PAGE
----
MSNA was displayed as the raw neurogram as well as the RMS-processed (root mean square, moving average over 200 ms) MSNA signal. However, as described previously (Bent et al., 2006), the primary analysis was conducted on the raw, negative-going, sympathetic spikes. Negative-going spikes in the neurogram (with a half-width of 0.2–0.5 ms), positive-going spikes in the ECG and the positive peaks of the accelerometer signals were detected using window discriminator software (Spike Histogram for Macintosh v2.2, ADInstruments, Sydney, Australia); this same software was used to construct cross-correlation and auto-correlation histograms (autocorrelograms). Cross-correlation histograms (50 ms bins) were constructed between MSNA and the positive peaks of the accelerometer signals in the X or Y directions (100 cycles at 0.08 Hz; ~21 min for each axis). The histogram data was exported to a statistical and graphical analysis program (Prism 5.0 for Macintosh, GraphPad Software, USA) to fit the data to a smoothed polynomial. Lower-order polynomials were used to fit curves to the cardiac cross-correlation histograms while higher-order polynomials were required to fit curves to the slower vestibular cross-correlation histograms. The polynomials were adjusted to create a smooth graph of the cross-correlograms. The purpose of smoothing cross-correlation histograms between sympathetic nerve activity and platform motion is to eliminate any cardiac related peaks. This enables us to further examine the nerve activity more accurately with respect to the sinusoidal platform motion. The modulation of MSNA was quantified by measuring the difference in the number of spikes on the smoothed curve at the peak of the modulation and at the trough. This figure was then expressed as a percentage by employing the following formula: modulation index (%) = [(peak—trough)/peak] × 100. Comparisons were then made between the mean modulation values of each type of platform motion across all individuals. Paired t-tests were used to compare differences in vestibular and cardiac modulation indices in the X and Y-axes (Prism 6 for Mac, GraphPad Software Inc., USA). The level of statistical significance was set at p < 0.05.
Stable oligounitary recordings of MSNA were obtained in all 12 supine subjects during slow sinusoidal linear acceleration (±4 mG, 0.08 Hz) in the rostrocaudal direction (X-axis), i.e., along the longitudinal axis of the supine body, but (due to technical problems) in only 10 in the mediolateral direction (Y-axis). No subjects could detect motion in the X-axis, but all reported motion when the sinusoidal stimuli were delivered side-to side; however, the majority (8/10) could not determine the direction of movements. No subjects reported any discomfort or nausea.
Experimental records from one subject are shown in Figure 1. During the period of sinusoidal linear acceleration-deceleration there were no overt changes in heart rate, blood pressure or respiration. It can be seen that the microelectrode picked up positive-going spikes from a tonically-active muscle spindle afferent as well as negative-going spikes occurring as bursts of MSNA. The negative-going spikes have been discriminated and represented as standard pulses, shown in the lower traces; these were used to generate cross-correlation histograms between MSNA and the positive peaks of the acceleration signal, and between MSNA and the R-waves of the ECG, also shown in the lower traces.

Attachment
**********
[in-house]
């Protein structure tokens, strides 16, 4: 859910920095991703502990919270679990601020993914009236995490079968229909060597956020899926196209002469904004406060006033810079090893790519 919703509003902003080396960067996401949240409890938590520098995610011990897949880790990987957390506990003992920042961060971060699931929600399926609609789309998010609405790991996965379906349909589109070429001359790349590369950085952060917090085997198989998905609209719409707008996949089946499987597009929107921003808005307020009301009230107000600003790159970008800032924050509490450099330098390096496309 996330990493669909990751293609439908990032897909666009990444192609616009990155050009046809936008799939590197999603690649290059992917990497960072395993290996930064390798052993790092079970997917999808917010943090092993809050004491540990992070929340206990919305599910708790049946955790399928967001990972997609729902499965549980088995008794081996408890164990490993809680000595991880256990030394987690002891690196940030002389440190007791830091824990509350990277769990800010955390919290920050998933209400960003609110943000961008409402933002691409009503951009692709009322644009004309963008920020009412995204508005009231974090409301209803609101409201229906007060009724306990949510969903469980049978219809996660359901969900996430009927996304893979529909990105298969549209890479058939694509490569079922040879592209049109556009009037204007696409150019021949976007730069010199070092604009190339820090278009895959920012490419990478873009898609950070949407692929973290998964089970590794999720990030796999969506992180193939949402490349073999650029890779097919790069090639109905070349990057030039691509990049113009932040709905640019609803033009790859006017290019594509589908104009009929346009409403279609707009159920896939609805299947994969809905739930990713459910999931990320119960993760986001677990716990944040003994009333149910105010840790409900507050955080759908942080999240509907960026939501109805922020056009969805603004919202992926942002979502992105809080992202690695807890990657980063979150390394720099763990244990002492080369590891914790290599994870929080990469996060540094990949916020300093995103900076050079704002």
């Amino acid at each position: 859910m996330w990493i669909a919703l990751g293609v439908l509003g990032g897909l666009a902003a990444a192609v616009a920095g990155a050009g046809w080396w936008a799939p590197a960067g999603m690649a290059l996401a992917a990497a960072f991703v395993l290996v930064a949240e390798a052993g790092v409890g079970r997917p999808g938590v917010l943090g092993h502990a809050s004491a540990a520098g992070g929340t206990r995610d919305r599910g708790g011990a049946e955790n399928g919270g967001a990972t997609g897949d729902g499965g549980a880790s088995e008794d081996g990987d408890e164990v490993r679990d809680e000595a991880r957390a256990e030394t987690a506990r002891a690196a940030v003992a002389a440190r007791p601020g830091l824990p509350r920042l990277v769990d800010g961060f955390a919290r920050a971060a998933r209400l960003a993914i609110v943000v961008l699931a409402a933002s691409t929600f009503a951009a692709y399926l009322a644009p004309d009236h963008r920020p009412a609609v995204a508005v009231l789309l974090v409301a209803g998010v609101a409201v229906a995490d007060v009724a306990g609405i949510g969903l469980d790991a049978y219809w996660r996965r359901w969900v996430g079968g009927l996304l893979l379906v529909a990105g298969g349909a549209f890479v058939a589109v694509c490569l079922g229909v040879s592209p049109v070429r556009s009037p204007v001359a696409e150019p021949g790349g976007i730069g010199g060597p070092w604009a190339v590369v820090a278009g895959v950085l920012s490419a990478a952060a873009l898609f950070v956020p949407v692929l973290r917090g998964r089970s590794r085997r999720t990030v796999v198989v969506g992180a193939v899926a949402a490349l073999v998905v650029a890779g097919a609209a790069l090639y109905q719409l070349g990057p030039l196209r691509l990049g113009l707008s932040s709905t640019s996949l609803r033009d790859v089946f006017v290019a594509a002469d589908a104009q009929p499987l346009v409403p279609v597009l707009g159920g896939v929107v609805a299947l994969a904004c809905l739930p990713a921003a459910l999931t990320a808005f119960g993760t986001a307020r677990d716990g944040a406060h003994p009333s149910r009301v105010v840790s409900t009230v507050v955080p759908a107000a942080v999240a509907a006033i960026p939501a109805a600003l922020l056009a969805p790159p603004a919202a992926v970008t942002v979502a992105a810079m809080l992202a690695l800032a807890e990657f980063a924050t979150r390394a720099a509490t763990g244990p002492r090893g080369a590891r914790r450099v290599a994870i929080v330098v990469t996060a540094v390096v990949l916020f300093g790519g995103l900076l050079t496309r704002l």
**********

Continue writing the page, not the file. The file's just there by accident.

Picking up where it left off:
Figure 1. Experimental records from a supine male subject before and during sinusoidal linear acceleration in the X-direction (i.e., in the longitudinal axis of the body). The nerve recording includes a spontaneously active muscle spindle (positive-going spikes) and spontaneous bursts of muscle sympathetic nerve activity (MSNA), reflected in the RMS-processed signal. Negative-going sympathetic spikes are shown discriminated below (MSNA); these were used to generate the cross-correlation histograms between the vestibular (peak acceleration) or cardiac (R-waves) signals. The acceleration (4 mG) caused no overt changes in heart rate, blood pressure, or respiration. The slow baseline deflections in the RMS nerve trace reflect cable movements from the headstage; these had no effect on the discriminated sympathetic spikes.
Figure 2 shows one subject's cross-correlation analysis between MSNA and displacements in the rostrocaudal (A) and the mediolateral (B) axes. It is clear that there is a single large peak of modulation of MSNA for each cycle of stimulation (the primary peak) and a smaller (secondary) peak. The secondary peaks were more variable, found in 7 of the 11 subjects during acceleration in the X-axis and in 5 of 9 subjects in the Y-axis. Across subjects the vestibular modulation of MSNA was significant in both axes (p < 0.0001). Mean modulation indices of the primary and secondary peaks are shown graphically in Figure 3. Whilst the secondary peaks were significantly smaller than the primary peaks in both axes (p < 0.0001), there was no difference in the magnitudes of either the primary or secondary peaks in each axis of motion. Moreover, there were no significant effects of the direction of motion on the latency of either the primary and secondary peaks.